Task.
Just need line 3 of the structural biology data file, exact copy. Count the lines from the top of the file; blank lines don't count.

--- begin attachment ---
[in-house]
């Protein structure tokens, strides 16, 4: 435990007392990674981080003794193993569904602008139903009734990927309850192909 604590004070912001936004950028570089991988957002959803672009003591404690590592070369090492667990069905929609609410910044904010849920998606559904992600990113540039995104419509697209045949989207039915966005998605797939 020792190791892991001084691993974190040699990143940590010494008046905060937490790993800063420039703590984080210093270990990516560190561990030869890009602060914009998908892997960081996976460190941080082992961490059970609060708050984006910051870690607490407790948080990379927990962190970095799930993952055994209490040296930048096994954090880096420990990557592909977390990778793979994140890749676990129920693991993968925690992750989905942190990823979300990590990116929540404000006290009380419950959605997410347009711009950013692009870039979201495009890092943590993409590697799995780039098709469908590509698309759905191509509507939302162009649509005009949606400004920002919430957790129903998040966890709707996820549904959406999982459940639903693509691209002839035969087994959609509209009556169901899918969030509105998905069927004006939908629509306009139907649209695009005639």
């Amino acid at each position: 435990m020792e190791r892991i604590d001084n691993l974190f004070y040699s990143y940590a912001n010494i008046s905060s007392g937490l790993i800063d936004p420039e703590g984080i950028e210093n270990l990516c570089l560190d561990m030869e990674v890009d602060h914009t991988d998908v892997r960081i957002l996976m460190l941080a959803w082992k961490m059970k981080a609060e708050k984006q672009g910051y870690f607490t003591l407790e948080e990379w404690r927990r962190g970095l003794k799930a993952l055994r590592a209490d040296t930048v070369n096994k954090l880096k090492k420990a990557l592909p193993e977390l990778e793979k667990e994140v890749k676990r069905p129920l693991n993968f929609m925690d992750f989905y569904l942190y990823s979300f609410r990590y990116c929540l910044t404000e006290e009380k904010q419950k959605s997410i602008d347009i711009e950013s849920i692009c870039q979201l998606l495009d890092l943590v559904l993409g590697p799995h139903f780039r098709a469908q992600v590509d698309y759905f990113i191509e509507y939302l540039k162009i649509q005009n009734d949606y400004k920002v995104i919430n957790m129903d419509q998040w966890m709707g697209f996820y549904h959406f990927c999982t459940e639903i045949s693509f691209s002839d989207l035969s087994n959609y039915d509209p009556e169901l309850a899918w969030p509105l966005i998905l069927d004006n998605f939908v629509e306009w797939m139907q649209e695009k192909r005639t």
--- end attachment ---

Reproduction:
């Amino acid at each position: 435990m020792e190791r892991i604590d001084n691993l974190f004070y040699s990143y940590a912001n010494i008046s905060s007392g937490l790993i800063d936004p420039e703590g984080i950028e210093n270990l990516c570089l560190d561990m030869e990674v890009d602060h914009t991988d998908v892997r960081i957002l996976m460190l941080a959803w082992k961490m059970k981080a609060e708050k984006q672009g910051y870690f607490t003591l407790e948080e990379w404690r927990r962190g970095l003794k799930a993952l055994r590592a209490d040296t930048v070369n096994k954090l880096k090492k420990a990557l592909p193993e977390l990778e793979k667990e994140v890749k676990r069905p129920l693991n993968f929609m925690d992750f989905y569904l942190y990823s979300f609410r990590y990116c929540l910044t404000e006290e009380k904010q419950k959605s997410i602008d347009i711009e950013s849920i692009c870039q979201l998606l495009d890092l943590v559904l993409g590697p799995h139903f780039r098709a469908q992600v590509d698309y759905f990113i191509e509507y939302l540039k162009i649509q005009n009734d949606y400004k920002v995104i919430n957790m129903d419509q998040w966890m709707g697209f996820y549904h959406f990927c999982t459940e639903i045949s693509f691209s002839d989207l035969s087994n959609y039915d509209p009556e169901l309850a899918w969030p509105l966005i998905l069927d004006n998605f939908v629509e306009w797939m139907q649209e695009k192909r005639t």